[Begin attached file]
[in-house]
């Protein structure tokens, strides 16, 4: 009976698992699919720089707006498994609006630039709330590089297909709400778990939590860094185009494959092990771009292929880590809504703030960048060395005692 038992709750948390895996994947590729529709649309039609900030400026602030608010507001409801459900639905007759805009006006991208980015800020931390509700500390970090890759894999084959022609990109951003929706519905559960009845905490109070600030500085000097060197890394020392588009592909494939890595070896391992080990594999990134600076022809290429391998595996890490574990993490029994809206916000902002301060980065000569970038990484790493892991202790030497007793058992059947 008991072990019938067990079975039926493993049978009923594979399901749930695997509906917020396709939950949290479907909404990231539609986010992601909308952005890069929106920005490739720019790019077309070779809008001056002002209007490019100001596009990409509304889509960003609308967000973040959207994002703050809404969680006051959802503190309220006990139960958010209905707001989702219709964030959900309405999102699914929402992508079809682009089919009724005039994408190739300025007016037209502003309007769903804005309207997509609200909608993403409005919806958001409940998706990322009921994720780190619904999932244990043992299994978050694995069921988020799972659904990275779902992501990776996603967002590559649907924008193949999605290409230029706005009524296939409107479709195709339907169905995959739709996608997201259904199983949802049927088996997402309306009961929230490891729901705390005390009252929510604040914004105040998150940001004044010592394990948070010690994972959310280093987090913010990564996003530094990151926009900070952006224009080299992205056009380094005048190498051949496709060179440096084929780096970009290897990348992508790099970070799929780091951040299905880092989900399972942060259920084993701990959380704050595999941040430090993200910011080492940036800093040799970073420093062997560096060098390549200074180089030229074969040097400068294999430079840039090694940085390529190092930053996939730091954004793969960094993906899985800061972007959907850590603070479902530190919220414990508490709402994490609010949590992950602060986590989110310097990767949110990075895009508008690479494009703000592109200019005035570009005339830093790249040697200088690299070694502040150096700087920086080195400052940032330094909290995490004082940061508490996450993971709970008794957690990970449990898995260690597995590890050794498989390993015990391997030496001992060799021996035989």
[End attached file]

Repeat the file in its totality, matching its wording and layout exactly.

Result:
[in-house]
């Protein structure tokens, strides 16, 4: 009976698992699919720089707006498994609006630039709330590089297909709400778990939590860094185009494959092990771009292929880590809504703030960048060395005692 038992709750948390895996994947590729529709649309039609900030400026602030608010507001409801459900639905007759805009006006991208980015800020931390509700500390970090890759894999084959022609990109951003929706519905559960009845905490109070600030500085000097060197890394020392588009592909494939890595070896391992080990594999990134600076022809290429391998595996890490574990993490029994809206916000902002301060980065000569970038990484790493892991202790030497007793058992059947 008991072990019938067990079975039926493993049978009923594979399901749930695997509906917020396709939950949290479907909404990231539609986010992601909308952005890069929106920005490739720019790019077309070779809008001056002002209007490019100001596009990409509304889509960003609308967000973040959207994002703050809404969680006051959802503190309220006990139960958010209905707001989702219709964030959900309405999102699914929402992508079809682009089919009724005039994408190739300025007016037209502003309007769903804005309207997509609200909608993403409005919806958001409940998706990322009921994720780190619904999932244990043992299994978050694995069921988020799972659904990275779902992501990776996603967002590559649907924008193949999605290409230029706005009524296939409107479709195709339907169905995959739709996608997201259904199983949802049927088996997402309306009961929230490891729901705390005390009252929510604040914004105040998150940001004044010592394990948070010690994972959310280093987090913010990564996003530094990151926009900070952006224009080299992205056009380094005048190498051949496709060179440096084929780096970009290897990348992508790099970070799929780091951040299905880092989900399972942060259920084993701990959380704050595999941040430090993200910011080492940036800093040799970073420093062997560096060098390549200074180089030229074969040097400068294999430079840039090694940085390529190092930053996939730091954004793969960094993906899985800061972007959907850590603070479902530190919220414990508490709402994490609010949590992950602060986590989110310097990767949110990075895009508008690479494009703000592109200019005035570009005339830093790249040697200088690299070694502040150096700087920086080195400052940032330094909290995490004082940061508490996450993971709970008794957690990970449990898995260690597995590890050794498989390993015990391997030496001992060799021996035989």